16 Feb 2017 20:33 IST

Changing our ego-system

'Conflict avoidance is the most widespread dysfunction in large organisations'

In their forthcoming book Ego Free Leadership to be released in mid-March, Brandon Black, former CEO of Encore Capital Group, a debt recovery firm, and Shayne Hughes, president of Learning as Leadership (LaL), a culture change firm, describe how they worked together to root out unproductive ego habits from Encore. Black himself was a reluctant participant. But slowly, as the team started collaborating, Encore’s profits rose by 300 per cent. Excerpts from an interview with the authors on how they introduced this change:

In the beginning you highlight the difficulties in getting Encore executives to cooperate. A lot of them poke fun at the exercise. Is this a common problem? How do you overcome it?

The larger problem at the beginning of our partnership was the lack of engagement from the CEO. His refusal to engage gave his team permission to do the same.

We address this challenge by conducting an in-depth interview-based 360º feedback for team members. Each leader is coached through their defensiveness to recognise the behaviours most in need of attention. Deep down, everyone wants to grow — but sometimes it’s uncomfortable, initially. Creating a safe environment for leaders to acknowledge the consequences of their derailers helps them take ownership for their own development.

Is it guaranteed that if the leader buys in, the others will too?

There is no way to guarantee that everyone will engage. For some people, working on themselves is simply too uncomfortable. We mix leaders from different companies so that they can begin to talk through their leadership dysfunctions with people they don’t work with, which can greatly diminish their fear of opening up.

Unfortunately, over time, those individuals who don’t learn to work on their ego tend to have a hard time performing at a high level in the organisation. If we don’t look at our weaknesses, in time our roles outgrow us.

Among all the cultural dysfunctions that you find in firms, which is the most common and which is the toughest to overcome?

Conflict avoidance is the most widespread dysfunction in large organisations. Even leaders such as Brandon who love to aggressively debate business topics often struggle to give feedback on behavioural or performance issues. Those who don’t avoid err to the opposite: harsh steamrollers who don’t listen well. A caring yet direct executive is rare.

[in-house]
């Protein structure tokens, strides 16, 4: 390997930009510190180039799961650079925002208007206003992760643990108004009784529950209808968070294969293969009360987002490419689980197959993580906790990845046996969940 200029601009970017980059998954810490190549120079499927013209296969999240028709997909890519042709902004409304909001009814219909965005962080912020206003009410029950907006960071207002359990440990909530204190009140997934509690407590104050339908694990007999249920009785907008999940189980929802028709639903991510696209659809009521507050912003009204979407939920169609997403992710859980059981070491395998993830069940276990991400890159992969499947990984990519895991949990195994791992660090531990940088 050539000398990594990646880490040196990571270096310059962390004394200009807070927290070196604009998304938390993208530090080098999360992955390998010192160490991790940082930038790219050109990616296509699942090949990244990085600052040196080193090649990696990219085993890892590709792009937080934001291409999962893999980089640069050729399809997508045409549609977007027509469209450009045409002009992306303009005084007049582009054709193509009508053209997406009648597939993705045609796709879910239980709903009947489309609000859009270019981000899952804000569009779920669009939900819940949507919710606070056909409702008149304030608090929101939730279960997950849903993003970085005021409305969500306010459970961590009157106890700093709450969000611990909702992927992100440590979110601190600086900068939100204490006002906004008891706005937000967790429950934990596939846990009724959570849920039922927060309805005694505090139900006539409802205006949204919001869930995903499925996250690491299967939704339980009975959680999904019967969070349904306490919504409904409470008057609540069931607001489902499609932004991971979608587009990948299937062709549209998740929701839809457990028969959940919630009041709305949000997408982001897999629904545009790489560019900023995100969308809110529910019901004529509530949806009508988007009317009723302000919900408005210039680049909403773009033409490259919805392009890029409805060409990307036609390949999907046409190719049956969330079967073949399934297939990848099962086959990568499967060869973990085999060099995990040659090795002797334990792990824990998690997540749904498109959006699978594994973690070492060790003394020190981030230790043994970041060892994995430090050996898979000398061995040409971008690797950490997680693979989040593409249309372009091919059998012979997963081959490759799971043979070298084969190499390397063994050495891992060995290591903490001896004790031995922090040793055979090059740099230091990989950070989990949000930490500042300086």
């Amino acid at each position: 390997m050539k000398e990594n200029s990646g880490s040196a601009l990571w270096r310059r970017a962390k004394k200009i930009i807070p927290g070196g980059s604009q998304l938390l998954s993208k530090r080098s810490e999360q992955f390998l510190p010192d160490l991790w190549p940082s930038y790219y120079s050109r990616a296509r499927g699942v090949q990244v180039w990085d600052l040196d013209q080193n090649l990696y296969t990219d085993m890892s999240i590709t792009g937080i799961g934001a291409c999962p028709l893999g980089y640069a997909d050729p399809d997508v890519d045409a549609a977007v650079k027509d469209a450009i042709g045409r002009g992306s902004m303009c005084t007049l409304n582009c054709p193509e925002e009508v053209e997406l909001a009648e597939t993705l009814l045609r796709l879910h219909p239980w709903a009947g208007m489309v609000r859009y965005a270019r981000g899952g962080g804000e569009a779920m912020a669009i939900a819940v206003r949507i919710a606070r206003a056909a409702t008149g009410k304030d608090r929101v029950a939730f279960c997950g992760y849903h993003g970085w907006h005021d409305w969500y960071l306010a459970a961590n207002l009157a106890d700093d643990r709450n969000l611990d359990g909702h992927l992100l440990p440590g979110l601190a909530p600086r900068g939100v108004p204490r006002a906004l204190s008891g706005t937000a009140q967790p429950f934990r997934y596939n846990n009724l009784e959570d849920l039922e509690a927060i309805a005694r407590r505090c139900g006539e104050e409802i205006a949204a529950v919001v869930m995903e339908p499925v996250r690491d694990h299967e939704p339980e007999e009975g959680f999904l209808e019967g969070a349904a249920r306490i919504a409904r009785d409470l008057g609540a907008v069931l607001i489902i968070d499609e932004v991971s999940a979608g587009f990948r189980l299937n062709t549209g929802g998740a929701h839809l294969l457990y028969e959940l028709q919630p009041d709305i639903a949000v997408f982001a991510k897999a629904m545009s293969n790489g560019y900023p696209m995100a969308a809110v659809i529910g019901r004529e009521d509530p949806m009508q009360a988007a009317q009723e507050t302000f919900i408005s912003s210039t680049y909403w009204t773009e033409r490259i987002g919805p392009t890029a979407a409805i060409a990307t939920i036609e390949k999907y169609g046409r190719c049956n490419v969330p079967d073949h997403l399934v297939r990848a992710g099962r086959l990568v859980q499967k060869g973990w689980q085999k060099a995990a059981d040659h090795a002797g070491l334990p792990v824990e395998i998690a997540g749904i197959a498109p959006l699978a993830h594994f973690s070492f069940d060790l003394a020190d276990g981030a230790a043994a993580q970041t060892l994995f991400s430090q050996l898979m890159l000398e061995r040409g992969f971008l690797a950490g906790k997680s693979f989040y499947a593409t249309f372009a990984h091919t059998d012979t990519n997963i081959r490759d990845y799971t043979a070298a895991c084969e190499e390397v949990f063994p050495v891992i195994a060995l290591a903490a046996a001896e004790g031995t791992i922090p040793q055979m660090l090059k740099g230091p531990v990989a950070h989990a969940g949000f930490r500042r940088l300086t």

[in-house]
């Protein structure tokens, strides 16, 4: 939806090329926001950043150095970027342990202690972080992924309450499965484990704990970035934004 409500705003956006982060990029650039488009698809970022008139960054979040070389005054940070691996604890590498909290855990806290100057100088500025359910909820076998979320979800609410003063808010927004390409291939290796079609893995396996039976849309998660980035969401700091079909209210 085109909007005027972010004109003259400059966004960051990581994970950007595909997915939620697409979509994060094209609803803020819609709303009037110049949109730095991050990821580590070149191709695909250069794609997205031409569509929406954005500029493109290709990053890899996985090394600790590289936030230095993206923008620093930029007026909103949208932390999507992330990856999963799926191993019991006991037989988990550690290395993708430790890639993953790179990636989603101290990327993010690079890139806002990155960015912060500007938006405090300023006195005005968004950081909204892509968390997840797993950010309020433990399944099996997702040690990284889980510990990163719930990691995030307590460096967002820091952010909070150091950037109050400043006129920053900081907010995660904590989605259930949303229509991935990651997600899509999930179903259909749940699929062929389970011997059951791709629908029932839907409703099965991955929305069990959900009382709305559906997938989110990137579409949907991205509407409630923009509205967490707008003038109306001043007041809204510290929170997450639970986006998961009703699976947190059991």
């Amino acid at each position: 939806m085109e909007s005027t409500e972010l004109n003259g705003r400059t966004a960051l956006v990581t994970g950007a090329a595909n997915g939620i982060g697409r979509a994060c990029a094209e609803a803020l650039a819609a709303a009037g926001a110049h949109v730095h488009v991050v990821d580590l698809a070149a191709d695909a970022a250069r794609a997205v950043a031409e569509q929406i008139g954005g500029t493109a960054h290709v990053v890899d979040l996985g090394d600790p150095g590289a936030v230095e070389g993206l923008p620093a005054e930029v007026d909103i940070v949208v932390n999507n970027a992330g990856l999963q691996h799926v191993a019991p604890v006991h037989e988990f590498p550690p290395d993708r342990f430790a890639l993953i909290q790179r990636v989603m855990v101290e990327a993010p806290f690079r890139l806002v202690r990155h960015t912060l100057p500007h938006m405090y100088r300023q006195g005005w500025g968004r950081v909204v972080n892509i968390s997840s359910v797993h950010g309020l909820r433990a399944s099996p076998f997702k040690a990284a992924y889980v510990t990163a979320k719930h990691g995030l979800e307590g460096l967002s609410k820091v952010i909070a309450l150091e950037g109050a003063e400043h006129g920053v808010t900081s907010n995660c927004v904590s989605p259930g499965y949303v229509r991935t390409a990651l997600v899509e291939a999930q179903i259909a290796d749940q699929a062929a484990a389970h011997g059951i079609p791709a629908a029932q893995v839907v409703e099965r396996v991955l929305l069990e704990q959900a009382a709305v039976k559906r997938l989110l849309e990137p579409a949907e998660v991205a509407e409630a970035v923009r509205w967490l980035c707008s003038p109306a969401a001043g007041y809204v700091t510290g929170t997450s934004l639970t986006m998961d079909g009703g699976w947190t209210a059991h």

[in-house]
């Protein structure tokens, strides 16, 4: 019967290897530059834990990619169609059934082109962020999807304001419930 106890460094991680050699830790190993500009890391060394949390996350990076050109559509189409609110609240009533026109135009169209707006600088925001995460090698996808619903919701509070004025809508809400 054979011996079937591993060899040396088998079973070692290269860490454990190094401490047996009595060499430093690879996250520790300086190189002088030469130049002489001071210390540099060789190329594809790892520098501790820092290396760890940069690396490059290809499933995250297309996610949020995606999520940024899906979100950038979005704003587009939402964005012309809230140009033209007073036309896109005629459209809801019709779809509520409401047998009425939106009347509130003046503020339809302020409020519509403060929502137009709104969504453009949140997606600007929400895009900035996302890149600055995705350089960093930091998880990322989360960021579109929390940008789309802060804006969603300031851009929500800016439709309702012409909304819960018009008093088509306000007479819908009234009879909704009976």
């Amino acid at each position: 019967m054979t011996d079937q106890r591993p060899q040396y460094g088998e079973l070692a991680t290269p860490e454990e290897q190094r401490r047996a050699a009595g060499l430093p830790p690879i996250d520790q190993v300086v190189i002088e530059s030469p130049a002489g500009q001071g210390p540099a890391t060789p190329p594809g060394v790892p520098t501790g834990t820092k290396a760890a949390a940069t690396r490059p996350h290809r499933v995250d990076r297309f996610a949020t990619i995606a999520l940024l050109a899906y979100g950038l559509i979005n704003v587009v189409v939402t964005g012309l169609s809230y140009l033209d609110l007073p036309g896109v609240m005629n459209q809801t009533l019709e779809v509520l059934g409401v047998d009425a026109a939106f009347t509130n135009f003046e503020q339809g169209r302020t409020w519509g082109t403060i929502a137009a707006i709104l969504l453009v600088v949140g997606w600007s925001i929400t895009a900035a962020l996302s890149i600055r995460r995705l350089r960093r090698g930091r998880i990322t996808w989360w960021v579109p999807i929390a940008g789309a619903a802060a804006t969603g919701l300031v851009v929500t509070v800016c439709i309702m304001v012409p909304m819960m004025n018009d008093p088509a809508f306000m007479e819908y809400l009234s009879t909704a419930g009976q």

This communication shortcoming contributes to one of the toughest tendencies to overcome: our visceral fear of — and compulsive tendency to — judge. Our constant judgement of others erodes trust in our teams.

Is coaching needed only when companies are facing major turmoil?

We actually work more often with leaders and teams who are doing well. Companies send individuals with high potential to groom them for the next level. Newly formed teams come to start on the right foot. Most often, companies in growth mode send executives who are stretched in new roles, managing more people and greater complexity.

There is as much, if not more, bottom-line performance to reap from making a functional team outstanding than there is in making a struggling team functional.

Do you think startups such as Encore are more receptive to coaching and personal growth sessions rather than old corporations?

At the time Encore engaged with LaL, it was a public company with revenues of around $100 million and a workforce of more than 1,000. While not a start-up, it was trying to build a new business line from scratch and integrate an acquisition along with opening an international operating center. It was those challenges that drove the leadership team to engage with LaL. We believe every company has challenges similar to Encore, regardless of size.

The challenge larger organisations face when dealing with cultural transformation is that they have more layers of leadership that need to embrace the change. Smaller firms can be more nimble and drive change more quickly.